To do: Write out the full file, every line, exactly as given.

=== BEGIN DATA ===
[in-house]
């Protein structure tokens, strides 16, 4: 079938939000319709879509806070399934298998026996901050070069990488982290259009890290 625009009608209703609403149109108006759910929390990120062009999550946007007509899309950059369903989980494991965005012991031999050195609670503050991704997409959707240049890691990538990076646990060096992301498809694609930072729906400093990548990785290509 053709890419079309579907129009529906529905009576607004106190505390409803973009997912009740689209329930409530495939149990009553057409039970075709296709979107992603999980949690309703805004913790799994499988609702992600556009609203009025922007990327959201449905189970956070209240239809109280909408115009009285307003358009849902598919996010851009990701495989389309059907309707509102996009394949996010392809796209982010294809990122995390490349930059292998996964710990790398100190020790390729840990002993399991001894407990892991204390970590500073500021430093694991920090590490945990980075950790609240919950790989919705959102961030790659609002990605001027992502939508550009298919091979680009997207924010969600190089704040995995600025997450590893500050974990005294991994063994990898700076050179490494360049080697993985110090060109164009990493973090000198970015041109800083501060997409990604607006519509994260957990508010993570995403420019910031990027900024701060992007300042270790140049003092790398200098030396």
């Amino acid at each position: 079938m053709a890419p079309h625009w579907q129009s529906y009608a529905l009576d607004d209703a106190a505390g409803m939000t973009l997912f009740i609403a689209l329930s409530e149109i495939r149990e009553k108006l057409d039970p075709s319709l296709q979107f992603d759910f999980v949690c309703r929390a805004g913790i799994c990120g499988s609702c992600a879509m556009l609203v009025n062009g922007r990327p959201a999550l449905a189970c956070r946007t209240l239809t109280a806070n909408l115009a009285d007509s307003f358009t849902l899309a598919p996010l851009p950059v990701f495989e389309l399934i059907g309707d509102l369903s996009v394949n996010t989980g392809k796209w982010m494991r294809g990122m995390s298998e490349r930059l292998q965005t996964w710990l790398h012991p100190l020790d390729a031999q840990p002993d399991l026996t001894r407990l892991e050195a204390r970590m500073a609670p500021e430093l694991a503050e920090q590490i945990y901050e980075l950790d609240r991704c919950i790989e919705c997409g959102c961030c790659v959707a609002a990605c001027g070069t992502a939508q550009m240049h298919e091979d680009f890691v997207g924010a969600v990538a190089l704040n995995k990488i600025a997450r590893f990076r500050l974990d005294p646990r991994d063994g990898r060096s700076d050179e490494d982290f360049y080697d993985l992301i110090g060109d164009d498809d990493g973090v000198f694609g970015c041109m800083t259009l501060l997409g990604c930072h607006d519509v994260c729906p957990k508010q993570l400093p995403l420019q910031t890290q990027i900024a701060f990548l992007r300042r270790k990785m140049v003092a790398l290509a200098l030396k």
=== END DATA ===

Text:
[in-house]
């Protein structure tokens, strides 16, 4: 079938939000319709879509806070399934298998026996901050070069990488982290259009890290 625009009608209703609403149109108006759910929390990120062009999550946007007509899309950059369903989980494991965005012991031999050195609670503050991704997409959707240049890691990538990076646990060096992301498809694609930072729906400093990548990785290509 053709890419079309579907129009529906529905009576607004106190505390409803973009997912009740689209329930409530495939149990009553057409039970075709296709979107992603999980949690309703805004913790799994499988609702992600556009609203009025922007990327959201449905189970956070209240239809109280909408115009009285307003358009849902598919996010851009990701495989389309059907309707509102996009394949996010392809796209982010294809990122995390490349930059292998996964710990790398100190020790390729840990002993399991001894407990892991204390970590500073500021430093694991920090590490945990980075950790609240919950790989919705959102961030790659609002990605001027992502939508550009298919091979680009997207924010969600190089704040995995600025997450590893500050974990005294991994063994990898700076050179490494360049080697993985110090060109164009990493973090000198970015041109800083501060997409990604607006519509994260957990508010993570995403420019910031990027900024701060992007300042270790140049003092790398200098030396």
């Amino acid at each position: 079938m053709a890419p079309h625009w579907q129009s529906y009608a529905l009576d607004d209703a106190a505390g409803m939000t973009l997912f009740i609403a689209l329930s409530e149109i495939r149990e009553k108006l057409d039970p075709s319709l296709q979107f992603d759910f999980v949690c309703r929390a805004g913790i799994c990120g499988s609702c992600a879509m556009l609203v009025n062009g922007r990327p959201a999550l449905a189970c956070r946007t209240l239809t109280a806070n909408l115009a009285d007509s307003f358009t849902l899309a598919p996010l851009p950059v990701f495989e389309l399934i059907g309707d509102l369903s996009v394949n996010t989980g392809k796209w982010m494991r294809g990122m995390s298998e490349r930059l292998q965005t996964w710990l790398h012991p100190l020790d390729a031999q840990p002993d399991l026996t001894r407990l892991e050195a204390r970590m500073a609670p500021e430093l694991a503050e920090q590490i945990y901050e980075l950790d609240r991704c919950i790989e919705c997409g959102c961030c790659v959707a609002a990605c001027g070069t992502a939508q550009m240049h298919e091979d680009f890691v997207g924010a969600v990538a190089l704040n995995k990488i600025a997450r590893f990076r500050l974990d005294p646990r991994d063994g990898r060096s700076d050179e490494d982290f360049y080697d993985l992301i110090g060109d164009d498809d990493g973090v000198f694609g970015c041109m800083t259009l501060l997409g990604c930072h607006d519509v994260c729906p957990k508010q993570l400093p995403l420019q910031t890290q990027i900024a701060f990548l992007r300042r270790k990785m140049v003092a790398l290509a200098l030396k």